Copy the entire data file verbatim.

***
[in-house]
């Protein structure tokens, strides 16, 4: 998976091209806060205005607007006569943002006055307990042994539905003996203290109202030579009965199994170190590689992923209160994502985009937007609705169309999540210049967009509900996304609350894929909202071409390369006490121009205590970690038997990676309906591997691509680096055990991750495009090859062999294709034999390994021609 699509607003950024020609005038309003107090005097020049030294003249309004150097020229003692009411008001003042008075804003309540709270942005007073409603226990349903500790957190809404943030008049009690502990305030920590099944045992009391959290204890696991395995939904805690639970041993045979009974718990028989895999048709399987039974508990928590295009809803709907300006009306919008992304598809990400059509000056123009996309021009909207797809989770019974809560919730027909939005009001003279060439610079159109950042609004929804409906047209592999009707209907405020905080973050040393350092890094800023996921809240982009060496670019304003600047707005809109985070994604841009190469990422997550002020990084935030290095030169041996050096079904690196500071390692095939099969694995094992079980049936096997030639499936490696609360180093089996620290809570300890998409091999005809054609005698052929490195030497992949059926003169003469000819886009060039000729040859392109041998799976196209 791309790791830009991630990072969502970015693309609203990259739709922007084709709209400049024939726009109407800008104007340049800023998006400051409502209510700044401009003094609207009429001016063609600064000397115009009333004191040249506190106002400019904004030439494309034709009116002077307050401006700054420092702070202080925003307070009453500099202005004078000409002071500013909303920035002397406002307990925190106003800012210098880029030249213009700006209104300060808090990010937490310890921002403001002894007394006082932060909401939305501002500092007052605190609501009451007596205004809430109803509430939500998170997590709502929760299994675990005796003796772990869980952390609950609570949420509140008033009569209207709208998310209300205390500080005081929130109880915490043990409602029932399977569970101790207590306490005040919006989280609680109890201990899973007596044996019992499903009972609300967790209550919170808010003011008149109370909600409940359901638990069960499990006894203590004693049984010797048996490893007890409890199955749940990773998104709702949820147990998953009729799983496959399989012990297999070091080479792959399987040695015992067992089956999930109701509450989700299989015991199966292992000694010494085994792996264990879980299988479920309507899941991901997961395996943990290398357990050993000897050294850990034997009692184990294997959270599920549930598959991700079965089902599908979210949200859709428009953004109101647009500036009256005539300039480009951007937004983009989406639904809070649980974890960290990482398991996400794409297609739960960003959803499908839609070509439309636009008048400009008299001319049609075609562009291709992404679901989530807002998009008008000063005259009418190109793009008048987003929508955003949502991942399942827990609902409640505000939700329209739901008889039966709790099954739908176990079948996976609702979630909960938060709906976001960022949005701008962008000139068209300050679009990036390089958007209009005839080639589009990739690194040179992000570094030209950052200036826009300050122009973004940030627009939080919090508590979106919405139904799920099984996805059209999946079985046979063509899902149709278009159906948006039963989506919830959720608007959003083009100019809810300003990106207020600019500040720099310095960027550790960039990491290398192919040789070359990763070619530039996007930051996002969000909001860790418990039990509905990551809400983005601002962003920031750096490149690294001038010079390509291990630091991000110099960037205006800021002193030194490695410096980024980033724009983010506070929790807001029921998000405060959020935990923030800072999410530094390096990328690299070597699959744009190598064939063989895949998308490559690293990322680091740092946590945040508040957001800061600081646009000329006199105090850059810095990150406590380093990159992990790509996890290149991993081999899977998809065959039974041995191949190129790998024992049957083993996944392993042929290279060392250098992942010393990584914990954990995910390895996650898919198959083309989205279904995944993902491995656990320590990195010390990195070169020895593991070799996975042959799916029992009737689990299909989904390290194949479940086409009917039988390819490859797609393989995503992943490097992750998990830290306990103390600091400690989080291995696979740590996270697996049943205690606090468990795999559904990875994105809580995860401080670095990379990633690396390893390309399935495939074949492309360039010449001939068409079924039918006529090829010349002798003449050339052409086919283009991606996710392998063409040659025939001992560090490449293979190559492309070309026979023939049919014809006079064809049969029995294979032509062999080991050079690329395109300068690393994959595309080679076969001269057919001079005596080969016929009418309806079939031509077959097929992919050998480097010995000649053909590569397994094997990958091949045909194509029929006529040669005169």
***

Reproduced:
[in-house]
């Protein structure tokens, strides 16, 4: 998976091209806060205005607007006569943002006055307990042994539905003996203290109202030579009965199994170190590689992923209160994502985009937007609705169309999540210049967009509900996304609350894929909202071409390369006490121009205590970690038997990676309906591997691509680096055990991750495009090859062999294709034999390994021609 699509607003950024020609005038309003107090005097020049030294003249309004150097020229003692009411008001003042008075804003309540709270942005007073409603226990349903500790957190809404943030008049009690502990305030920590099944045992009391959290204890696991395995939904805690639970041993045979009974718990028989895999048709399987039974508990928590295009809803709907300006009306919008992304598809990400059509000056123009996309021009909207797809989770019974809560919730027909939005009001003279060439610079159109950042609004929804409906047209592999009707209907405020905080973050040393350092890094800023996921809240982009060496670019304003600047707005809109985070994604841009190469990422997550002020990084935030290095030169041996050096079904690196500071390692095939099969694995094992079980049936096997030639499936490696609360180093089996620290809570300890998409091999005809054609005698052929490195030497992949059926003169003469000819886009060039000729040859392109041998799976196209 791309790791830009991630990072969502970015693309609203990259739709922007084709709209400049024939726009109407800008104007340049800023998006400051409502209510700044401009003094609207009429001016063609600064000397115009009333004191040249506190106002400019904004030439494309034709009116002077307050401006700054420092702070202080925003307070009453500099202005004078000409002071500013909303920035002397406002307990925190106003800012210098880029030249213009700006209104300060808090990010937490310890921002403001002894007394006082932060909401939305501002500092007052605190609501009451007596205004809430109803509430939500998170997590709502929760299994675990005796003796772990869980952390609950609570949420509140008033009569209207709208998310209300205390500080005081929130109880915490043990409602029932399977569970101790207590306490005040919006989280609680109890201990899973007596044996019992499903009972609300967790209550919170808010003011008149109370909600409940359901638990069960499990006894203590004693049984010797048996490893007890409890199955749940990773998104709702949820147990998953009729799983496959399989012990297999070091080479792959399987040695015992067992089956999930109701509450989700299989015991199966292992000694010494085994792996264990879980299988479920309507899941991901997961395996943990290398357990050993000897050294850990034997009692184990294997959270599920549930598959991700079965089902599908979210949200859709428009953004109101647009500036009256005539300039480009951007937004983009989406639904809070649980974890960290990482398991996400794409297609739960960003959803499908839609070509439309636009008048400009008299001319049609075609562009291709992404679901989530807002998009008008000063005259009418190109793009008048987003929508955003949502991942399942827990609902409640505000939700329209739901008889039966709790099954739908176990079948996976609702979630909960938060709906976001960022949005701008962008000139068209300050679009990036390089958007209009005839080639589009990739690194040179992000570094030209950052200036826009300050122009973004940030627009939080919090508590979106919405139904799920099984996805059209999946079985046979063509899902149709278009159906948006039963989506919830959720608007959003083009100019809810300003990106207020600019500040720099310095960027550790960039990491290398192919040789070359990763070619530039996007930051996002969000909001860790418990039990509905990551809400983005601002962003920031750096490149690294001038010079390509291990630091991000110099960037205006800021002193030194490695410096980024980033724009983010506070929790807001029921998000405060959020935990923030800072999410530094390096990328690299070597699959744009190598064939063989895949998308490559690293990322680091740092946590945040508040957001800061600081646009000329006199105090850059810095990150406590380093990159992990790509996890290149991993081999899977998809065959039974041995191949190129790998024992049957083993996944392993042929290279060392250098992942010393990584914990954990995910390895996650898919198959083309989205279904995944993902491995656990320590990195010390990195070169020895593991070799996975042959799916029992009737689990299909989904390290194949479940086409009917039988390819490859797609393989995503992943490097992750998990830290306990103390600091400690989080291995696979740590996270697996049943205690606090468990795999559904990875994105809580995860401080670095990379990633690396390893390309399935495939074949492309360039010449001939068409079924039918006529090829010349002798003449050339052409086919283009991606996710392998063409040659025939001992560090490449293979190559492309070309026979023939049919014809006079064809049969029995294979032509062999080991050079690329395109300068690393994959595309080679076969001269057919001079005596080969016929009418309806079939031509077959097929992919050998480097010995000649053909590569397994094997990958091949045909194509029929006529040669005169």